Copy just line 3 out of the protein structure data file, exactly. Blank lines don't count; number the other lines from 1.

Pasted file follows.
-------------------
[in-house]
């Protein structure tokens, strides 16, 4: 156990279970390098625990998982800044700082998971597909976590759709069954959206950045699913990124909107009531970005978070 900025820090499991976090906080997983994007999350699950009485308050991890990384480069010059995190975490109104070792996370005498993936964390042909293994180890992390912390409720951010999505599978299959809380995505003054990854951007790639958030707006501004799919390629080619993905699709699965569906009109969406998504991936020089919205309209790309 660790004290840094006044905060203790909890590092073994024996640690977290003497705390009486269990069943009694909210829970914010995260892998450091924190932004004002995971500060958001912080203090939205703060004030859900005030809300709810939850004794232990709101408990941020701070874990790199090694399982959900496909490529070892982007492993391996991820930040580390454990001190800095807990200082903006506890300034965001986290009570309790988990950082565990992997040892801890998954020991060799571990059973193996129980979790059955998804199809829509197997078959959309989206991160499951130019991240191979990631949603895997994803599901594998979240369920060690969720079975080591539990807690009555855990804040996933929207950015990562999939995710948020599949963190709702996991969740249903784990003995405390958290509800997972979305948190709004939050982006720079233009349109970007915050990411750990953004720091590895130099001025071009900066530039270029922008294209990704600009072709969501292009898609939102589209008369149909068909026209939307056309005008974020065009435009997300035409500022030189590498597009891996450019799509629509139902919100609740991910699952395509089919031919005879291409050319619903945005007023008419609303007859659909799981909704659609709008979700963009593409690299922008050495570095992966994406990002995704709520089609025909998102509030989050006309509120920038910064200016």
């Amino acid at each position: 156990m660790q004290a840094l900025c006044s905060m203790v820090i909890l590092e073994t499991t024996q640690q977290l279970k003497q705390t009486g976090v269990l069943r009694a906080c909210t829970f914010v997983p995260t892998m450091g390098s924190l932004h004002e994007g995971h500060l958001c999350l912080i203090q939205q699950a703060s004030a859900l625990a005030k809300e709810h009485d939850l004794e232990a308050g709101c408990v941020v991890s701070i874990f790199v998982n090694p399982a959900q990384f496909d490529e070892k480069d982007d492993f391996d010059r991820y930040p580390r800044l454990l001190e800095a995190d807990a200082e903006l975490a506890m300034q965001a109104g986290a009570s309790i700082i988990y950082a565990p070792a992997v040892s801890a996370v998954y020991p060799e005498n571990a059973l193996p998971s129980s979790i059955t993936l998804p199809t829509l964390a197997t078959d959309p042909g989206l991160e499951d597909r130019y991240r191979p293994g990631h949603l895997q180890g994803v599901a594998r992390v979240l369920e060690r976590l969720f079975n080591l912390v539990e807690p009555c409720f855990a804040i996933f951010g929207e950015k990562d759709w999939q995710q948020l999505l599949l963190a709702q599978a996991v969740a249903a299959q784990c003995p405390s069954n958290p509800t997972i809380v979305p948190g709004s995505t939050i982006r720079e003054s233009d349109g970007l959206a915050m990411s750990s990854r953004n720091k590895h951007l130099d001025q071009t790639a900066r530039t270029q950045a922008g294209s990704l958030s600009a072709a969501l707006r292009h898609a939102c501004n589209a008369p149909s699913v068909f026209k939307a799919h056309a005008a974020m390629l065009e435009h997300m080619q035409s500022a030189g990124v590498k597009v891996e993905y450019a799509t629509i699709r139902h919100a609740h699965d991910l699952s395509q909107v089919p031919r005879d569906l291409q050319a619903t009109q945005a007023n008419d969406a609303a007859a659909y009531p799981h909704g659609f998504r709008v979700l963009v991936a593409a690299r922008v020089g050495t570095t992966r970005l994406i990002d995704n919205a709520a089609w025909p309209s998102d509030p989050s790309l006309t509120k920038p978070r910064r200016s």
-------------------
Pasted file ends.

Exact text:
């Amino acid at each position: 156990m660790q004290a840094l900025c006044s905060m203790v820090i909890l590092e073994t499991t024996q640690q977290l279970k003497q705390t009486g976090v269990l069943r009694a906080c909210t829970f914010v997983p995260t892998m450091g390098s924190l932004h004002e994007g995971h500060l958001c999350l912080i203090q939205q699950a703060s004030a859900l625990a005030k809300e709810h009485d939850l004794e232990a308050g709101c408990v941020v991890s701070i874990f790199v998982n090694p399982a959900q990384f496909d490529e070892k480069d982007d492993f391996d010059r991820y930040p580390r800044l454990l001190e800095a995190d807990a200082e903006l975490a506890m300034q965001a109104g986290a009570s309790i700082i988990y950082a565990p070792a992997v040892s801890a996370v998954y020991p060799e005498n571990a059973l193996p998971s129980s979790i059955t993936l998804p199809t829509l964390a197997t078959d959309p042909g989206l991160e499951d597909r130019y991240r191979p293994g990631h949603l895997q180890g994803v599901a594998r992390v979240l369920e060690r976590l969720f079975n080591l912390v539990e807690p009555c409720f855990a804040i996933f951010g929207e950015k990562d759709w999939q995710q948020l999505l599949l963190a709702q599978a996991v969740a249903a299959q784990c003995p405390s069954n958290p509800t997972i809380v979305p948190g709004s995505t939050i982006r720079e003054s233009d349109g970007l959206a915050m990411s750990s990854r953004n720091k590895h951007l130099d001025q071009t790639a900066r530039t270029q950045a922008g294209s990704l958030s600009a072709a969501l707006r292009h898609a939102c501004n589209a008369p149909s699913v068909f026209k939307a799919h056309a005008a974020m390629l065009e435009h997300m080619q035409s500022a030189g990124v590498k597009v891996e993905y450019a799509t629509i699709r139902h919100a609740h699965d991910l699952s395509q909107v089919p031919r005879d569906l291409q050319a619903t009109q945005a007023n008419d969406a609303a007859a659909y009531p799981h909704g659609f998504r709008v979700l963009v991936a593409a690299r922008v020089g050495t570095t992966r970005l994406i990002d995704n919205a709520a089609w025909p309209s998102d509030p989050s790309l006309t509120k920038p978070r910064r200016s």